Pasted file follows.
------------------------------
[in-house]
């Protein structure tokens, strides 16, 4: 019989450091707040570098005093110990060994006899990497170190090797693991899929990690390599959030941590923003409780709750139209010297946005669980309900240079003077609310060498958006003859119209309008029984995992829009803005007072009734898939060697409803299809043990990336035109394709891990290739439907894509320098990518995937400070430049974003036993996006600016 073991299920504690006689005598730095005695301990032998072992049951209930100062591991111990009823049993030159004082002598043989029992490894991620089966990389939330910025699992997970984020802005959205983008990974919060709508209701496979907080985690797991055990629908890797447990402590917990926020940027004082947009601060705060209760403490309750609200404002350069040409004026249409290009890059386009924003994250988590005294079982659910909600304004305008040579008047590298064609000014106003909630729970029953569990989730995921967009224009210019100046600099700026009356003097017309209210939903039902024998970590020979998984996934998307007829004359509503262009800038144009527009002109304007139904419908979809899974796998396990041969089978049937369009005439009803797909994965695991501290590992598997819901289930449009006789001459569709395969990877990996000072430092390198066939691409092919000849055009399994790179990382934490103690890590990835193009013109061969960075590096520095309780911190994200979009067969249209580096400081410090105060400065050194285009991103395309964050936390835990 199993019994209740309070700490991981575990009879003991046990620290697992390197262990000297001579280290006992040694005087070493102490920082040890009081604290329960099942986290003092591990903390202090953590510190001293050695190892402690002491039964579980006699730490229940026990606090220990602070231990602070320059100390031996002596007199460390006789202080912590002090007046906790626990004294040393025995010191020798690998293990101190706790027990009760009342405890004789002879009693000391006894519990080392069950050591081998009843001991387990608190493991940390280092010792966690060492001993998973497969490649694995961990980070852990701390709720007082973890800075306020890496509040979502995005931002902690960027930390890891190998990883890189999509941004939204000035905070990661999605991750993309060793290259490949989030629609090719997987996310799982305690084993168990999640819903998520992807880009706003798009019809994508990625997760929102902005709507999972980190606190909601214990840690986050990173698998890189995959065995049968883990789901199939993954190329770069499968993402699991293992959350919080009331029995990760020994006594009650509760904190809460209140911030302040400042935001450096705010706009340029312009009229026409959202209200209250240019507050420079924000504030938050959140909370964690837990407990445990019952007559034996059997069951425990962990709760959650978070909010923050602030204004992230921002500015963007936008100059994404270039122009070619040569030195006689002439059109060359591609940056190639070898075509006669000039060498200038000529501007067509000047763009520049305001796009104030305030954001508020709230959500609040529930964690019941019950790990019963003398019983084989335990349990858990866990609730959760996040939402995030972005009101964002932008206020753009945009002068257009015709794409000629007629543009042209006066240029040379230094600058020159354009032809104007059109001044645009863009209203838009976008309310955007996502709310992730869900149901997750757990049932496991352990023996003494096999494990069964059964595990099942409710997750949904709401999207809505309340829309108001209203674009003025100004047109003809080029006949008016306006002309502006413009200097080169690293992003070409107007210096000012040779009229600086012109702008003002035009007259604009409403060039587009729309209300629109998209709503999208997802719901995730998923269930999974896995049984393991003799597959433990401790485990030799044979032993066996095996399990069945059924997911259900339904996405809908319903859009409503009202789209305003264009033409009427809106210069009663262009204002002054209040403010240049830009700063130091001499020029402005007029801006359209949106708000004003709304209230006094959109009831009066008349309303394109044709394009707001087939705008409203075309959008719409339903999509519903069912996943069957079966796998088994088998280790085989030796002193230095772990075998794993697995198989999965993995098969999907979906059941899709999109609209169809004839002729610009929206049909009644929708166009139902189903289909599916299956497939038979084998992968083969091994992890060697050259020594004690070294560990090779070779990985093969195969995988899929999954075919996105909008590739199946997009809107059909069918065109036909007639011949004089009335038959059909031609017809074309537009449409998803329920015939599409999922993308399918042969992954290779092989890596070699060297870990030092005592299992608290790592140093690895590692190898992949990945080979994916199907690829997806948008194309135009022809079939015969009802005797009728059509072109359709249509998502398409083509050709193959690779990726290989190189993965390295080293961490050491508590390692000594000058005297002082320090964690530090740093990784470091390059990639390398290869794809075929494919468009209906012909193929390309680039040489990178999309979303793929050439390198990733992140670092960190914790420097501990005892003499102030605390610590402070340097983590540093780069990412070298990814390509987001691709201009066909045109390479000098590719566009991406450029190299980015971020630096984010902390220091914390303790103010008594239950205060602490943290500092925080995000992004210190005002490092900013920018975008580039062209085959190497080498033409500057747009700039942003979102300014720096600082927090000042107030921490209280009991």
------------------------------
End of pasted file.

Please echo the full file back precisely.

[in-house]
């Protein structure tokens, strides 16, 4: 019989450091707040570098005093110990060994006899990497170190090797693991899929990690390599959030941590923003409780709750139209010297946005669980309900240079003077609310060498958006003859119209309008029984995992829009803005007072009734898939060697409803299809043990990336035109394709891990290739439907894509320098990518995937400070430049974003036993996006600016 073991299920504690006689005598730095005695301990032998072992049951209930100062591991111990009823049993030159004082002598043989029992490894991620089966990389939330910025699992997970984020802005959205983008990974919060709508209701496979907080985690797991055990629908890797447990402590917990926020940027004082947009601060705060209760403490309750609200404002350069040409004026249409290009890059386009924003994250988590005294079982659910909600304004305008040579008047590298064609000014106003909630729970029953569990989730995921967009224009210019100046600099700026009356003097017309209210939903039902024998970590020979998984996934998307007829004359509503262009800038144009527009002109304007139904419908979809899974796998396990041969089978049937369009005439009803797909994965695991501290590992598997819901289930449009006789001459569709395969990877990996000072430092390198066939691409092919000849055009399994790179990382934490103690890590990835193009013109061969960075590096520095309780911190994200979009067969249209580096400081410090105060400065050194285009991103395309964050936390835990 199993019994209740309070700490991981575990009879003991046990620290697992390197262990000297001579280290006992040694005087070493102490920082040890009081604290329960099942986290003092591990903390202090953590510190001293050695190892402690002491039964579980006699730490229940026990606090220990602070231990602070320059100390031996002596007199460390006789202080912590002090007046906790626990004294040393025995010191020798690998293990101190706790027990009760009342405890004789002879009693000391006894519990080392069950050591081998009843001991387990608190493991940390280092010792966690060492001993998973497969490649694995961990980070852990701390709720007082973890800075306020890496509040979502995005931002902690960027930390890891190998990883890189999509941004939204000035905070990661999605991750993309060793290259490949989030629609090719997987996310799982305690084993168990999640819903998520992807880009706003798009019809994508990625997760929102902005709507999972980190606190909601214990840690986050990173698998890189995959065995049968883990789901199939993954190329770069499968993402699991293992959350919080009331029995990760020994006594009650509760904190809460209140911030302040400042935001450096705010706009340029312009009229026409959202209200209250240019507050420079924000504030938050959140909370964690837990407990445990019952007559034996059997069951425990962990709760959650978070909010923050602030204004992230921002500015963007936008100059994404270039122009070619040569030195006689002439059109060359591609940056190639070898075509006669000039060498200038000529501007067509000047763009520049305001796009104030305030954001508020709230959500609040529930964690019941019950790990019963003398019983084989335990349990858990866990609730959760996040939402995030972005009101964002932008206020753009945009002068257009015709794409000629007629543009042209006066240029040379230094600058020159354009032809104007059109001044645009863009209203838009976008309310955007996502709310992730869900149901997750757990049932496991352990023996003494096999494990069964059964595990099942409710997750949904709401999207809505309340829309108001209203674009003025100004047109003809080029006949008016306006002309502006413009200097080169690293992003070409107007210096000012040779009229600086012109702008003002035009007259604009409403060039587009729309209300629109998209709503999208997802719901995730998923269930999974896995049984393991003799597959433990401790485990030799044979032993066996095996399990069945059924997911259900339904996405809908319903859009409503009202789209305003264009033409009427809106210069009663262009204002002054209040403010240049830009700063130091001499020029402005007029801006359209949106708000004003709304209230006094959109009831009066008349309303394109044709394009707001087939705008409203075309959008719409339903999509519903069912996943069957079966796998088994088998280790085989030796002193230095772990075998794993697995198989999965993995098969999907979906059941899709999109609209169809004839002729610009929206049909009644929708166009139902189903289909599916299956497939038979084998992968083969091994992890060697050259020594004690070294560990090779070779990985093969195969995988899929999954075919996105909008590739199946997009809107059909069918065109036909007639011949004089009335038959059909031609017809074309537009449409998803329920015939599409999922993308399918042969992954290779092989890596070699060297870990030092005592299992608290790592140093690895590692190898992949990945080979994916199907690829997806948008194309135009022809079939015969009802005797009728059509072109359709249509998502398409083509050709193959690779990726290989190189993965390295080293961490050491508590390692000594000058005297002082320090964690530090740093990784470091390059990639390398290869794809075929494919468009209906012909193929390309680039040489990178999309979303793929050439390198990733992140670092960190914790420097501990005892003499102030605390610590402070340097983590540093780069990412070298990814390509987001691709201009066909045109390479000098590719566009991406450029190299980015971020630096984010902390220091914390303790103010008594239950205060602490943290500092925080995000992004210190005002490092900013920018975008580039062209085959190497080498033409500057747009700039942003979102300014720096600082927090000042107030921490209280009991």